>>
>> Jan-Mathijs
>>
>>
>> On Oct 20, 2008, at 11:05 AM, Vladimir Litvak wrote:
>>
>>> Dear Floris and Eric,
>>>
>>> Parametric tests at scalp level taking into account spatial
>>> relationship between sensors can be done in SPM (with RFT
>>> correction).
>>> That'll require using some low-level functions to convert
>>> coefficients to images but in principle shouldn't be that difficult.
>>>
>>> Best,
>>>
>>> Vladimir
>>>>
>>>> On Mon, Oct 20, 2008 at 10:17 AM, Eric Maris
>>>> <e.maris at donders.ru.nl> wrote:
>>>>> Dear Floris,
>>>>>
>>>>>
>>>>>
>>>>>> I have a question about statistical analysis on the sensor level.
>>>>>> I would like to make use of the cluster size thresholding of the
>>>>>> clusterrand routine in Fieldtrip. Unfortunately, in the current
>>>>>> wrapper, it seems there is no option for a one-sample T-test?
>>>>>> There is
>>>>>> an activation-baseline test, and a (in)dependent samples test
>>>>>> between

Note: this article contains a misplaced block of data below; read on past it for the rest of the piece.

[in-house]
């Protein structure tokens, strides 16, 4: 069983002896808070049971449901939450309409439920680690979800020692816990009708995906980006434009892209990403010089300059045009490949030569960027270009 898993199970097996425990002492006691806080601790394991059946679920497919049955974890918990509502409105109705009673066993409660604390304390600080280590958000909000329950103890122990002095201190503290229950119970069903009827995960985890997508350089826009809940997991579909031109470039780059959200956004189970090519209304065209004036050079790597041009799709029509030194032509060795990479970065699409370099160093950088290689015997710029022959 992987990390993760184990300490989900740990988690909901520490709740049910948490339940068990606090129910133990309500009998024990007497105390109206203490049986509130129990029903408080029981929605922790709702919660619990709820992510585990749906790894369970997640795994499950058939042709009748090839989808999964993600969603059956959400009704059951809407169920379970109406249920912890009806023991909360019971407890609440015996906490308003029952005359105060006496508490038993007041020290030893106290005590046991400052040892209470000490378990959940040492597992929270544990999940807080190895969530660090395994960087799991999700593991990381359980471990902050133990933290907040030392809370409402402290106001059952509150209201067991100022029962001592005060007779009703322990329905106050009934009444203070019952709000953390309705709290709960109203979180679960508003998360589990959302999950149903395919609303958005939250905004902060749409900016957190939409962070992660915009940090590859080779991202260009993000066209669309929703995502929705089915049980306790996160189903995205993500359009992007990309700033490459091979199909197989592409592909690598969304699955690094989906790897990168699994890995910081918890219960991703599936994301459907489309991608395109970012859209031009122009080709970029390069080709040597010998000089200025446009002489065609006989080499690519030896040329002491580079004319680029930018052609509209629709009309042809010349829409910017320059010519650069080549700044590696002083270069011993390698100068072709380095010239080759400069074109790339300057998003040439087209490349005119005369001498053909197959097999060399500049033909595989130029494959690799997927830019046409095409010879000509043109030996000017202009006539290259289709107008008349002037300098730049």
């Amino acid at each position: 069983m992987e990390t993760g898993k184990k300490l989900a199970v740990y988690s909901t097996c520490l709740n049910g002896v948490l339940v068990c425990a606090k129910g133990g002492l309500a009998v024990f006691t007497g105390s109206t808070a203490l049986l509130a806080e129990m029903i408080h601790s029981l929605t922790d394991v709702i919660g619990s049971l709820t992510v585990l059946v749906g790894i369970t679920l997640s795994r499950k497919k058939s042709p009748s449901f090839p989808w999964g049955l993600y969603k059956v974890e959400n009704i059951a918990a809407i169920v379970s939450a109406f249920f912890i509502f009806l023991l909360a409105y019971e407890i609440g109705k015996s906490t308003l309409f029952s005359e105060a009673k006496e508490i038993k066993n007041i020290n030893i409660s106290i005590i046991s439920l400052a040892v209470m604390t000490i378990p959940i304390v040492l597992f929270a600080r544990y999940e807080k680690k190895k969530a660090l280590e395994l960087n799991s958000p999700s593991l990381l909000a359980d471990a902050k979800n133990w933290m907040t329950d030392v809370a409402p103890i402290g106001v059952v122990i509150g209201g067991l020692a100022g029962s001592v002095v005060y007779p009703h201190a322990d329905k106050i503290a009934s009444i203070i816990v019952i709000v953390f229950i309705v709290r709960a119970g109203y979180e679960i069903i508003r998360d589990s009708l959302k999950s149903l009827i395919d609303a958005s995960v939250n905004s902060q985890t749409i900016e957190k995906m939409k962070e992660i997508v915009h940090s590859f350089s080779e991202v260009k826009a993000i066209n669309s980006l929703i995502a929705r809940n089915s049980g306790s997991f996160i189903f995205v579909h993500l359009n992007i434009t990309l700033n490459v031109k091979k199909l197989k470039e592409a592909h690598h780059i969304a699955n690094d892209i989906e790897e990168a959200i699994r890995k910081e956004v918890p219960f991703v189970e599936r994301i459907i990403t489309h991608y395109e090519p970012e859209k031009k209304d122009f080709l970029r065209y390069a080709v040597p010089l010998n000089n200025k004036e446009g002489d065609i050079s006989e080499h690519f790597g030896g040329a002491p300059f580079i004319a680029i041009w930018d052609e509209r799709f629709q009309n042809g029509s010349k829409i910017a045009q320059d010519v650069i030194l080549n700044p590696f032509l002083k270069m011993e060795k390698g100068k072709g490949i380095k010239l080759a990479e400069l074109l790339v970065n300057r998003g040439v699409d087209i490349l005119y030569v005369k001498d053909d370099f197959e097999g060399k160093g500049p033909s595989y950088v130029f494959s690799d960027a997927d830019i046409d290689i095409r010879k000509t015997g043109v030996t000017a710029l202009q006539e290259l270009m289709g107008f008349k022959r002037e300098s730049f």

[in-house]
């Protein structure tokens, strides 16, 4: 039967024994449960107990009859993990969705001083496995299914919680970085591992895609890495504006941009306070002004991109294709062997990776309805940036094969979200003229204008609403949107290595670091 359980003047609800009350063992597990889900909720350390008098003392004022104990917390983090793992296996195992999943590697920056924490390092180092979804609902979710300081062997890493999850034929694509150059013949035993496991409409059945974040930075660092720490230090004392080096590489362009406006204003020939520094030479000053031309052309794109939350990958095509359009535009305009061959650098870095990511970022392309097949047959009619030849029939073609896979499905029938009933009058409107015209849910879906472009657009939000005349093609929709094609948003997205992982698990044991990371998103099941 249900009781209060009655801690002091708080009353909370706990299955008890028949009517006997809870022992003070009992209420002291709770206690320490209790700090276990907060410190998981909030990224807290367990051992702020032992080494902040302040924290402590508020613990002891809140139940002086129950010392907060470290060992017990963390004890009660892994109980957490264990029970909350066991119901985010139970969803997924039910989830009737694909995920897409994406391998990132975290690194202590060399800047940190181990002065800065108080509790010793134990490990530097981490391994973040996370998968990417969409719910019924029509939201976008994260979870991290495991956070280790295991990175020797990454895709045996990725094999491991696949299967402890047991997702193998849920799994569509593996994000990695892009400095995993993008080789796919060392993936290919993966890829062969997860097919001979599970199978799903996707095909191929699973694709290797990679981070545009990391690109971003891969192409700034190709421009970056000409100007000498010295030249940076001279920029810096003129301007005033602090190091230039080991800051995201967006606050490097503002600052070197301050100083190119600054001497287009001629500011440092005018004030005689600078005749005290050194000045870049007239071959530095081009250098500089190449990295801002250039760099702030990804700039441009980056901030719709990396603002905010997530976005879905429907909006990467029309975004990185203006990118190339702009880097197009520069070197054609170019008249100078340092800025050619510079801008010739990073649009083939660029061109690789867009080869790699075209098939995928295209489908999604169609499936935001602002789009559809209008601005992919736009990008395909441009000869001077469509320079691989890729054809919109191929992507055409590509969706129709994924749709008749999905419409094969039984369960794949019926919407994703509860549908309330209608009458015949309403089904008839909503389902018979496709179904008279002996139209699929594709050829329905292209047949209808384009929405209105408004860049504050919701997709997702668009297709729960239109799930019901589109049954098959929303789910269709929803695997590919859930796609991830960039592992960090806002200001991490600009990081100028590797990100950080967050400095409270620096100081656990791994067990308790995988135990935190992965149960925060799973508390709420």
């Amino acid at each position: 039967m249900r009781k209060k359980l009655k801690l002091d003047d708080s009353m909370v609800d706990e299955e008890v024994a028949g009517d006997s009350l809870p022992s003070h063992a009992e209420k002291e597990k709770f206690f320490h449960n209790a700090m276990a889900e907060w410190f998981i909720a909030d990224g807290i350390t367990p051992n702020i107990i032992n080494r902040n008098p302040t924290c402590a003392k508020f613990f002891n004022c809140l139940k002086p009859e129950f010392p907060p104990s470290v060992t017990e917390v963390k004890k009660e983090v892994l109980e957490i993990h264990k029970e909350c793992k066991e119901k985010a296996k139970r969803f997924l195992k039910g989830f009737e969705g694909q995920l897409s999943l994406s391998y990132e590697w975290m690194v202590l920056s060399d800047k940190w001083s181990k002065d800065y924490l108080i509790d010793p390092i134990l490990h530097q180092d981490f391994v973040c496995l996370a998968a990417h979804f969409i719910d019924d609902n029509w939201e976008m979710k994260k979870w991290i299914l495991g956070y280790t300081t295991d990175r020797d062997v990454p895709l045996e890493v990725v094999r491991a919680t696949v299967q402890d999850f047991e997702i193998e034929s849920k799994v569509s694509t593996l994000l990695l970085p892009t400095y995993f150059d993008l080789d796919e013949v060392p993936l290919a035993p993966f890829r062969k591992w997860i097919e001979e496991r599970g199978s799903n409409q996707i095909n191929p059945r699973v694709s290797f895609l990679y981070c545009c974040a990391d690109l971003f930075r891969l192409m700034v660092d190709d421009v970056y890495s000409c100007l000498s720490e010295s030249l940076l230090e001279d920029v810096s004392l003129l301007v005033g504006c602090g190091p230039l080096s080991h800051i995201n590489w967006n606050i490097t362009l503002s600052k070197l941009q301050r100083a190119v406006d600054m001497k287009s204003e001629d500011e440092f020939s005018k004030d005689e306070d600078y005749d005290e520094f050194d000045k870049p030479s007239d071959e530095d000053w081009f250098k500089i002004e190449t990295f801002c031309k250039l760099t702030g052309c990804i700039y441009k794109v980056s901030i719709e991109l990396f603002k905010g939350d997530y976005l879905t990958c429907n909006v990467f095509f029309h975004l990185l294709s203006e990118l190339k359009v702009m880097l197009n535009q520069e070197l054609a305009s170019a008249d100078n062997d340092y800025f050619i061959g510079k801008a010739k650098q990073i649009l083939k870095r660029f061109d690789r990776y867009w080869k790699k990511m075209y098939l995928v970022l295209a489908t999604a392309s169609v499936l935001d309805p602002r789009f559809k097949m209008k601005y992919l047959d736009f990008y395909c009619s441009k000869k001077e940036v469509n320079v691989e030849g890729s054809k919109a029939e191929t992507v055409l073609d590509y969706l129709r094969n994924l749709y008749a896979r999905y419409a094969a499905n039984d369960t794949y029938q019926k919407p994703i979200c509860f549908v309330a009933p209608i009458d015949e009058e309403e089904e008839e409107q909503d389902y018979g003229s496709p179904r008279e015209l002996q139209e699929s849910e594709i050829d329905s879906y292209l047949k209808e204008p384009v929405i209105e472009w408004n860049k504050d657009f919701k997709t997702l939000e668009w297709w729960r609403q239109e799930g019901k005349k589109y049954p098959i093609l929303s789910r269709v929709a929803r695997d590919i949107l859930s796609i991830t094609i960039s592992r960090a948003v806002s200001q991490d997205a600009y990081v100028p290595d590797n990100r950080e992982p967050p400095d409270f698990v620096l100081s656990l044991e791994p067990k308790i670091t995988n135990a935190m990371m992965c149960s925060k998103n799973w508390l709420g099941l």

>>>>>> two conditions, but what I want to do is simply test whether a 14
>>>>>> (subjects) x 275 (channels) matrix is different from zero,
>>>>>> taking into
>>>>>> account the spatial relations between adjacent sensors. (The data
>>>>>> points are regression weights from a multiple-regression
>>>>>> analysis, so
>>>>>> there's no easy way to split it into two parts.)
>>>>>> I assume this should be easy to tweak, but I couldn't come up
>>>>>> with any
>>>>>> smart ideas how to do it.
>>>>>> Anyone any ideas?
>>>>>
>>>>> I'm afraid that I have to disappoint you, Floris. Your null
>>>>> hypothesis is a
>>>>> typical parametric null hypothesis; the expected value of some
>>>>> (matrix-valued) variable being equal to zero. The null hypothesis
>>>>> that is
>>>>> tested by a nonparametric permutation test is equality across
>>>>> experimental